Articles Posted in Ferry Workers

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The Captain of the Port, U.S. Coast Guard Sector Puget Sound, issued a $100,000 civil penalty Tuesday to a Washington resident who intentionally struck the Washington State Ferry Tokiate with a high-powered blue laser October 22, 2015.

Coast Guard investigating officers determined that Mark Raden of Freeland, was aboard WSF Kitsap transiting between Mukilteo and Clinton when he pointed the laser at the pilot house of the Tokitae, resulting in injuries to the ferry master and chief mate.

Coast Guard officials are seeking civil penalties for violation of a safety and security zone as well as interference with the safe operation of the Tokitae while it transited between Mukilteo and Clinton. The final civil penalty amount will be determined by a Coast Guard Hearing Officer in Arlington, Va.

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A lawyer representing the family of Lonnie Jordan, an El Faro crew member, has filed a $100 million lawsuit against TOTE Service Inc. and TOTE Maritime Puerto Rico, as well as the El Faro captain. The ship sank off the Bahamas on October 1st, and search and rescue ended after eight days. On October 5th, the U.S. Coast Guard found a body of a crewmember in a survival suit.

The lawsuit was filed family by attorney Willie E. Gary. Gary has accused the company of negligence and putting profit ahead of the lives of its employees. “We hope to get to the bottom of this,” Gary said. “We are at war now.”

“Tote Services, negligently permitted the El Faro to sail out to sea despite being in an unseaworthy condition to handle the conditions of a violent storm,” the lawsuit states.
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A shift in the approach to safety management of enclosed spaces on board ships is needed. Fifteen years ago, while working as an independent surveyor, I was carrying out a condition survey on board a bulk carrier. The scope of the survey included testing the emergency generator, located in the steering flat and accessed by an inclined ladder.

Accompanied by the superintendent and the chief engineer, we had no sooner reached the bottom of the space when the chief engineer urgently ordered us all out. By the time we had exited the space, within seconds, we were all in a state of dizziness and confusion, compounded by our inability to comprehend what had just occurred. Further investigation revealed that Freon gas had leaked from refrigeration machinery located in the steering flat and being heavier than air, had migrated into the emergency generator space, displacing breathable air. It was a lucky escape. Victims of asphyxiation in enclosed spaces deficient in oxygen will normally receive no such warning that anything is wrong or have the ability to quickly escape.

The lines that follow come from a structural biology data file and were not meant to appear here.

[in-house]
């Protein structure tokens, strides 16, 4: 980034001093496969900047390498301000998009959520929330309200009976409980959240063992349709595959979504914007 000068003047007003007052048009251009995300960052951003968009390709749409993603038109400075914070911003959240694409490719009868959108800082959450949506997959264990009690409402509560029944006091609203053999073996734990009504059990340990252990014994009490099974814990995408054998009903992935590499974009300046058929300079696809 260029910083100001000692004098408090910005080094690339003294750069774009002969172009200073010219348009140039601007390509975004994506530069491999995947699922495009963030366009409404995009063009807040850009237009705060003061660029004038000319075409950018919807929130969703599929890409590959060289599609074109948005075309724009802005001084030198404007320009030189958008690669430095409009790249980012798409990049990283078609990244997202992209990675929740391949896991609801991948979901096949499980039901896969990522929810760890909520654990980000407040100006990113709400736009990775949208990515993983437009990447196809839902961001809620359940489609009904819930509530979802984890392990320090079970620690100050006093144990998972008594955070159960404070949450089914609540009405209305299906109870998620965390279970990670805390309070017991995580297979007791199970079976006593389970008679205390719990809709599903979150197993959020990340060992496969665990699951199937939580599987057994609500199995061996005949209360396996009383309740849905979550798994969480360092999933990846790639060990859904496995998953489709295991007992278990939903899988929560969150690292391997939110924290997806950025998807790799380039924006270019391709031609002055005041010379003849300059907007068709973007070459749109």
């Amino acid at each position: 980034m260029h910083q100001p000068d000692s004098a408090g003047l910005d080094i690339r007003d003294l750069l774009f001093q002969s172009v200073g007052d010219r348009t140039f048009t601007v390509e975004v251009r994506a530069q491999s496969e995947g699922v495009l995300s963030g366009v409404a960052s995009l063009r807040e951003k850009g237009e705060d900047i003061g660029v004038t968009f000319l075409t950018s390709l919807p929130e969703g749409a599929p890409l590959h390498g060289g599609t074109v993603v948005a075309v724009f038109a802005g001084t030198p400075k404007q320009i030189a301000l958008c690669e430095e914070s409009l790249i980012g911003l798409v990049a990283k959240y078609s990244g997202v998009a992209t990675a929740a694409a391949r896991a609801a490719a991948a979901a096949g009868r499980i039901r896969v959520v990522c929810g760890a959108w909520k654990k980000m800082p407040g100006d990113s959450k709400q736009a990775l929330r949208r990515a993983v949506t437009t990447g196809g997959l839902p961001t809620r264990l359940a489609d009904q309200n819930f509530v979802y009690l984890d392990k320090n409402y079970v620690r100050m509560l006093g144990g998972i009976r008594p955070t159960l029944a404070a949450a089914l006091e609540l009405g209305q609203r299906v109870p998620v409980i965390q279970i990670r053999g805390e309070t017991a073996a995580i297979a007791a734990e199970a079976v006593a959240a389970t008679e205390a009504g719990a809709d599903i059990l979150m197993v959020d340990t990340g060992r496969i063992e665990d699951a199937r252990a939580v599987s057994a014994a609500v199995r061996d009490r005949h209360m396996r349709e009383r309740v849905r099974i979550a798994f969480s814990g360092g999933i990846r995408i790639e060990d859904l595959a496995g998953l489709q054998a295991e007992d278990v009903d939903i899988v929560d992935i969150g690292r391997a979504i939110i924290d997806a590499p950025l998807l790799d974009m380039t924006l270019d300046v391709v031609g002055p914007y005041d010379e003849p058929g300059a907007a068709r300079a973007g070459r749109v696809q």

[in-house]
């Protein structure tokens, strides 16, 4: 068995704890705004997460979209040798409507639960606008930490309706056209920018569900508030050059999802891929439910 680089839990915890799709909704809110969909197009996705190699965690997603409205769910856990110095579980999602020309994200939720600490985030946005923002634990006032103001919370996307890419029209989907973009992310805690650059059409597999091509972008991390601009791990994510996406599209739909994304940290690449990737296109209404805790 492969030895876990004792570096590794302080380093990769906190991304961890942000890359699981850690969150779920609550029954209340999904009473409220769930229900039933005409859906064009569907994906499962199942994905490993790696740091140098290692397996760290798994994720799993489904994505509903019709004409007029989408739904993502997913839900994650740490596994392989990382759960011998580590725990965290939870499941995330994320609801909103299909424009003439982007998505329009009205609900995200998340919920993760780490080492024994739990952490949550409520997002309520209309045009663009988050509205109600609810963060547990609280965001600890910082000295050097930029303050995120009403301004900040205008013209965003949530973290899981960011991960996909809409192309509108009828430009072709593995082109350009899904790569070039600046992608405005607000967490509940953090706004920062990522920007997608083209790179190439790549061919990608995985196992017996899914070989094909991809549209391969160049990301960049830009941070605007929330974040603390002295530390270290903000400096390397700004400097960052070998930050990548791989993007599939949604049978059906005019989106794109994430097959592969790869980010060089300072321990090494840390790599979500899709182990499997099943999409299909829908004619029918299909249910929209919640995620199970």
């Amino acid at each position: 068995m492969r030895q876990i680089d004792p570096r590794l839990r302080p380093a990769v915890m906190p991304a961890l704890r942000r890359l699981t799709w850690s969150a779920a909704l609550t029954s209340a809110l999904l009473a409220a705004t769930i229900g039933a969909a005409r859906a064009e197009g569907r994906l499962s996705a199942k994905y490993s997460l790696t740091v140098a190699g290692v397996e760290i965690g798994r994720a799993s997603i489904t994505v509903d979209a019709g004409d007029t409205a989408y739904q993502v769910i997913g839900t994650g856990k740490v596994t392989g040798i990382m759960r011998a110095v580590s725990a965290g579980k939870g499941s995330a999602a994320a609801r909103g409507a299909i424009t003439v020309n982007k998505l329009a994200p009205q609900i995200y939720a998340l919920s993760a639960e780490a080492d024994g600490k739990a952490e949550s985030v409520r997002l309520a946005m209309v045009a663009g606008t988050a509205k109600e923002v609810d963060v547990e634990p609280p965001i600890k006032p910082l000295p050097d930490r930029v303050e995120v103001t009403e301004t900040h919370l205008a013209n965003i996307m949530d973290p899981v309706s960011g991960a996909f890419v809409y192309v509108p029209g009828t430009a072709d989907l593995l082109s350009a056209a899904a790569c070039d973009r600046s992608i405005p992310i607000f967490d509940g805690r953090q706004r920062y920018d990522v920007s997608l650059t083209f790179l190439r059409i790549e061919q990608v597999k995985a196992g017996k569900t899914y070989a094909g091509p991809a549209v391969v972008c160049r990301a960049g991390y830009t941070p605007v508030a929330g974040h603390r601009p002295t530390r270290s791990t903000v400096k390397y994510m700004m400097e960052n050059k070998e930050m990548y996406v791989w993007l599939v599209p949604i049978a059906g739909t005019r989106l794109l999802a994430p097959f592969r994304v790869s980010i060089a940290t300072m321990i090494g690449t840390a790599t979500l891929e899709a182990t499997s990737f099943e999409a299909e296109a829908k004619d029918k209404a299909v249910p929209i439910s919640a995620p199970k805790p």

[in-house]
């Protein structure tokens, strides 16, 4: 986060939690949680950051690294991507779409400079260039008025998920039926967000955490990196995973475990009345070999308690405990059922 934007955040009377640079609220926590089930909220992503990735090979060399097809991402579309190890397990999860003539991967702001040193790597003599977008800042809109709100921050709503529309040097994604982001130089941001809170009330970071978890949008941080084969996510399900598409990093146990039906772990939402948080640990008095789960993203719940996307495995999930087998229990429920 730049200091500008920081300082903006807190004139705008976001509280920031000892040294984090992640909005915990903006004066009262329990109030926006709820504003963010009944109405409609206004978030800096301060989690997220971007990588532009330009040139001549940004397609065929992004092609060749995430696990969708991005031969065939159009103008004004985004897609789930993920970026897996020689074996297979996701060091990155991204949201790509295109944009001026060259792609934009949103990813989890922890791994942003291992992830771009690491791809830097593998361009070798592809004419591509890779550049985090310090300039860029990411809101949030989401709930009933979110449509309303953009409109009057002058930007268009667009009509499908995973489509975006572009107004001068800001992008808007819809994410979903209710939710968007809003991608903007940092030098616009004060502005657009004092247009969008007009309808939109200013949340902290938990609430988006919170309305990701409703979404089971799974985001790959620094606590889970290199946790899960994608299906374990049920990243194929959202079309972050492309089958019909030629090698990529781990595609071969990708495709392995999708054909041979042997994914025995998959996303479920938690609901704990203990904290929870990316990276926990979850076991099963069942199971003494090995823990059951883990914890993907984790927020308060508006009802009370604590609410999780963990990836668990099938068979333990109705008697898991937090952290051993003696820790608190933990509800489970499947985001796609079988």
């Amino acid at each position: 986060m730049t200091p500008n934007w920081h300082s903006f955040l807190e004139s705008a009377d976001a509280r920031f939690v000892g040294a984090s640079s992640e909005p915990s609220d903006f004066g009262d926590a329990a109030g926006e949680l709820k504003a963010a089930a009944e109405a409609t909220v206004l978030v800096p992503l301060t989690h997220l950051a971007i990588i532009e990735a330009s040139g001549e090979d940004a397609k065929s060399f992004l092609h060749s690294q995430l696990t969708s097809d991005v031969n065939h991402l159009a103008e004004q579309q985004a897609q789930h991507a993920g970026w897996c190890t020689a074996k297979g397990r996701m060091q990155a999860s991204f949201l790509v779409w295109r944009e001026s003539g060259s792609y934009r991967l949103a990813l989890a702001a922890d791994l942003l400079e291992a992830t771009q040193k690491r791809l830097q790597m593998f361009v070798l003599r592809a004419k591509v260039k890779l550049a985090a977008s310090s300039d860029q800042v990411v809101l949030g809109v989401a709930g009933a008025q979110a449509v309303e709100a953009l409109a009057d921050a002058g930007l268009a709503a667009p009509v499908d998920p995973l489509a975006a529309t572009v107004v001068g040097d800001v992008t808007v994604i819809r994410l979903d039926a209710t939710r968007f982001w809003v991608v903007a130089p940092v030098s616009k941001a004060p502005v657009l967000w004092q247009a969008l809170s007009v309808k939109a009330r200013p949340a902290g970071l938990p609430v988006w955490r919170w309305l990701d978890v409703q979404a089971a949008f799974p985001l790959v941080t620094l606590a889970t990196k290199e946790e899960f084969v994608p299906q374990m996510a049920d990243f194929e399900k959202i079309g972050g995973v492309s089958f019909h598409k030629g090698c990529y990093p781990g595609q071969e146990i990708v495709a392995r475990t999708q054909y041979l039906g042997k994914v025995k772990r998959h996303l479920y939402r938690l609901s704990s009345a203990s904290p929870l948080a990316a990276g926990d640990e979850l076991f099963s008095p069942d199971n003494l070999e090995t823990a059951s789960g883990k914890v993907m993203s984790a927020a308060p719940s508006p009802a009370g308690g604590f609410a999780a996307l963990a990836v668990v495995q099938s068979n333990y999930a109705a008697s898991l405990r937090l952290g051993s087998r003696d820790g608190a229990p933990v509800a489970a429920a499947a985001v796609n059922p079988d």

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A power surge caused by a design flaw destroyed the power cables in the ferry’s circuit breaker control, causing the ship to lose power as it approached Bainbridge Island on July 29, 2014. According to Lynne Griffith, Assistant Secretary for the state Ferries Division.

The ferry MV TACOMA lost power as it headed towards Bainbridge Island with more than 400 passengers aboard. The crew dropped anchor, the first time in 30 years for a WA state ferry, so the ferry wouldn’t drift hit the island. The tugboat LINDSEY FOSS towed the TACOMA to Eagle Harbor.

WA State ferry officials estimate that the repairs on the TACOMA and sister ships will cost $1.8 million, and the TACOMA might not be back to work until Spring 2015.

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On April 16, there were 476 people known to be on board SEWOL. According to reports, 339 of these people were high school students from Danwon High School in Ansan, which is not too far from Seoul, along with some of their teachers. The rest of the people were passengers on other business, and crew.